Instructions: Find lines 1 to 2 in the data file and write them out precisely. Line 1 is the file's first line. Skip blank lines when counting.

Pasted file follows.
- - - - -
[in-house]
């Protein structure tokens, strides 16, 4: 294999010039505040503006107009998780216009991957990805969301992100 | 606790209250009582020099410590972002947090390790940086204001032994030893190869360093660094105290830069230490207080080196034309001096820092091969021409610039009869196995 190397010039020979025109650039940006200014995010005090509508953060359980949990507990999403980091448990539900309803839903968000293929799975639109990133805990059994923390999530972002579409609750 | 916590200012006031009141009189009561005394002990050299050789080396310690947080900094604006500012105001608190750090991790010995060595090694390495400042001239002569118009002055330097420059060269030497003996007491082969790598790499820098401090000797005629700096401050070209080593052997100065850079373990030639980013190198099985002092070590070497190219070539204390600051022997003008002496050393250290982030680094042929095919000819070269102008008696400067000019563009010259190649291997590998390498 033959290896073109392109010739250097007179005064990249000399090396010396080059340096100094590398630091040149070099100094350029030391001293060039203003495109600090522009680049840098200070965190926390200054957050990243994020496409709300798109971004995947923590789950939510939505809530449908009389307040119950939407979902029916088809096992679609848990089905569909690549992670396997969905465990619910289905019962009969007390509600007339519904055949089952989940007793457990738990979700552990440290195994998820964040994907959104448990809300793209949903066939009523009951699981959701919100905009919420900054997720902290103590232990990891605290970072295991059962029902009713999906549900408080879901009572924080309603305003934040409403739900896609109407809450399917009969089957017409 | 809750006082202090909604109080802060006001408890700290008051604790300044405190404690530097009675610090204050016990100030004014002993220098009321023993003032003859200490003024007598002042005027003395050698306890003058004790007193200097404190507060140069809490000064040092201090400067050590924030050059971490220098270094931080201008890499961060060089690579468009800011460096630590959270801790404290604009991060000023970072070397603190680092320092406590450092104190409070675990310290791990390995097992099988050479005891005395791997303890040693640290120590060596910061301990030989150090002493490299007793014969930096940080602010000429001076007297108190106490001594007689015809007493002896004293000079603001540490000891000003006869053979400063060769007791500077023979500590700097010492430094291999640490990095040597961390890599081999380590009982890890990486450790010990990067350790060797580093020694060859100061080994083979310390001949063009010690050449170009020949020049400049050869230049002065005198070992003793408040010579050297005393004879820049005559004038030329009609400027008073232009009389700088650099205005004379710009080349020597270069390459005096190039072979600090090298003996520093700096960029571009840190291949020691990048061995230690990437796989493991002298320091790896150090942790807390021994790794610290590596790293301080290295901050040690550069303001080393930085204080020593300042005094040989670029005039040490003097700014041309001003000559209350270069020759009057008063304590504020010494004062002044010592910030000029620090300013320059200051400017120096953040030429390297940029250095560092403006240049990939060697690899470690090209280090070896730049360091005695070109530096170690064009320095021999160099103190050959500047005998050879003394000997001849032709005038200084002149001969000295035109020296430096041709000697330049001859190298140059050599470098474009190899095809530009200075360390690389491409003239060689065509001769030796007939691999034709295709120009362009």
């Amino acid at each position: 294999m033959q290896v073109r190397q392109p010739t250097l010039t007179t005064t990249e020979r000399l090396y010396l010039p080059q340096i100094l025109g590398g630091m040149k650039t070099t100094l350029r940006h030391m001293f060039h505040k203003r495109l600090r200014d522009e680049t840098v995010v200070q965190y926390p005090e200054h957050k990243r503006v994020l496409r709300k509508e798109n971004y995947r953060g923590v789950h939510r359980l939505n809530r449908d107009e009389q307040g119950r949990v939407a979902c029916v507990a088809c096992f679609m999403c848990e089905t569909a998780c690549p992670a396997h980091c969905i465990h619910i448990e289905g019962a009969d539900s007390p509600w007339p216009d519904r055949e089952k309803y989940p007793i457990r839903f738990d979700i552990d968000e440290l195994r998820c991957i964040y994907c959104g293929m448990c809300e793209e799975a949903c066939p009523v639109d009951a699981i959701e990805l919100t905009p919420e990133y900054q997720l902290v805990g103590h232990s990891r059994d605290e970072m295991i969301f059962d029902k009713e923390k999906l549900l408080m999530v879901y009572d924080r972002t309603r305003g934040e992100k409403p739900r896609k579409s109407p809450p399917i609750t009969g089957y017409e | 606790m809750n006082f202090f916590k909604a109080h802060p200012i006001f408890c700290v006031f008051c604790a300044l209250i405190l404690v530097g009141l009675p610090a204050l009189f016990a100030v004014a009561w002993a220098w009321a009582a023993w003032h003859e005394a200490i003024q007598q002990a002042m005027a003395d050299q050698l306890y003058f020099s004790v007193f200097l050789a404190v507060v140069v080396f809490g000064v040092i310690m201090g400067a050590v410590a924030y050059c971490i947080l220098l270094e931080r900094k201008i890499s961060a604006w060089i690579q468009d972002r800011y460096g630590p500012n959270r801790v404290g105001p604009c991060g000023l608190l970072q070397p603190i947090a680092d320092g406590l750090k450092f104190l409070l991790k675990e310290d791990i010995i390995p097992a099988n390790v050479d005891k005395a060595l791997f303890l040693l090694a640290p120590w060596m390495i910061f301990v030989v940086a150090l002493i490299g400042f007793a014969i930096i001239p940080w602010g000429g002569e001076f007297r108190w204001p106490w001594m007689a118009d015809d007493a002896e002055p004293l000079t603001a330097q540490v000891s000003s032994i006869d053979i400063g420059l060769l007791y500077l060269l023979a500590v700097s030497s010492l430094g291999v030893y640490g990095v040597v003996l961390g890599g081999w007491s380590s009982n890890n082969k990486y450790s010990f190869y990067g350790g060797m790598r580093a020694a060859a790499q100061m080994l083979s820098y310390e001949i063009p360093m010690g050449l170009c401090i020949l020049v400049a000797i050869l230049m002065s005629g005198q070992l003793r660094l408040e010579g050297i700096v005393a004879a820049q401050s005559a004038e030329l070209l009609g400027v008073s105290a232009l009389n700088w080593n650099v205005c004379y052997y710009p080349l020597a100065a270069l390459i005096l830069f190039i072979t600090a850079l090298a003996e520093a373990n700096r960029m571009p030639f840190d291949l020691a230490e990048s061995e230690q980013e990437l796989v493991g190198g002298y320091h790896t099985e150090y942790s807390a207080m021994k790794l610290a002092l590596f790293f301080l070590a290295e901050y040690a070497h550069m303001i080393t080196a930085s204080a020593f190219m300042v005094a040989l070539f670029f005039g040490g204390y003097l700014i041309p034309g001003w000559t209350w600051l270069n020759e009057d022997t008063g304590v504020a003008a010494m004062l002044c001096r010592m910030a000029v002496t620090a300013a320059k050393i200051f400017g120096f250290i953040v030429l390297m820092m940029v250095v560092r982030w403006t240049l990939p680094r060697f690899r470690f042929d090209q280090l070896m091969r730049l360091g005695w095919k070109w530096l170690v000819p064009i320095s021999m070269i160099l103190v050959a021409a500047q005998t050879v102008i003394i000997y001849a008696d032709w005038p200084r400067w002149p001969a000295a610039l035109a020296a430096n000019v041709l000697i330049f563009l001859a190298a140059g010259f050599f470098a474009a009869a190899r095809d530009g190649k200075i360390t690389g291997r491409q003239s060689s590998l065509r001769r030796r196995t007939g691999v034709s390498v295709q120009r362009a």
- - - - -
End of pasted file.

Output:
[in-house]
């Protein structure tokens, strides 16, 4: 294999010039505040503006107009998780216009991957990805969301992100 | 606790209250009582020099410590972002947090390790940086204001032994030893190869360093660094105290830069230490207080080196034309001096820092091969021409610039009869196995 190397010039020979025109650039940006200014995010005090509508953060359980949990507990999403980091448990539900309803839903968000293929799975639109990133805990059994923390999530972002579409609750 | 916590200012006031009141009189009561005394002990050299050789080396310690947080900094604006500012105001608190750090991790010995060595090694390495400042001239002569118009002055330097420059060269030497003996007491082969790598790499820098401090000797005629700096401050070209080593052997100065850079373990030639980013190198099985002092070590070497190219070539204390600051022997003008002496050393250290982030680094042929095919000819070269102008008696400067000019563009010259190649291997590998390498 033959290896073109392109010739250097007179005064990249000399090396010396080059340096100094590398630091040149070099100094350029030391001293060039203003495109600090522009680049840098200070965190926390200054957050990243994020496409709300798109971004995947923590789950939510939505809530449908009389307040119950939407979902029916088809096992679609848990089905569909690549992670396997969905465990619910289905019962009969007390509600007339519904055949089952989940007793457990738990979700552990440290195994998820964040994907959104448990809300793209949903066939009523009951699981959701919100905009919420900054997720902290103590232990990891605290970072295991059962029902009713999906549900408080879901009572924080309603305003934040409403739900896609109407809450399917009969089957017409 | 809750006082202090909604109080802060006001408890700290008051604790300044405190404690530097009675610090204050016990100030004014002993220098009321023993003032003859200490003024007598002042005027003395050698306890003058004790007193200097404190507060140069809490000064040092201090400067050590924030050059971490220098270094931080201008890499961060060089690579468009800011460096630590959270801790404290604009991060000023970072070397603190680092320092406590450092104190409070675990310290791990390995097992099988050479005891005395791997303890040693640290120590060596910061301990030989150090002493490299007793014969930096940080602010000429001076007297108190106490001594007689015809007493002896004293000079603001540490000891000003006869053979400063060769007791500077023979500590700097010492430094291999640490990095040597961390890599081999380590009982890890990486450790010990990067350790060797580093020694060859100061080994083979310390001949063009010690050449170009020949020049400049050869230049002065005198070992003793408040010579050297005393004879820049005559004038030329009609400027008073232009009389700088650099205005004379710009080349020597270069390459005096190039072979600090090298003996520093700096960029571009840190291949020691990048061995230690990437796989493991002298320091790896150090942790807390021994790794610290590596790293301080290295901050040690550069303001080393930085204080020593300042005094040989670029005039040490003097700014041309001003000559209350270069020759009057008063304590504020010494004062002044010592910030000029620090300013320059200051400017120096953040030429390297940029250095560092403006240049990939060697690899470690090209280090070896730049360091005695070109530096170690064009320095021999160099103190050959500047005998050879003394000997001849032709005038200084002149001969000295035109020296430096041709000697330049001859190298140059050599470098474009190899095809530009200075360390690389491409003239060689065509001769030796007939691999034709295709120009362009």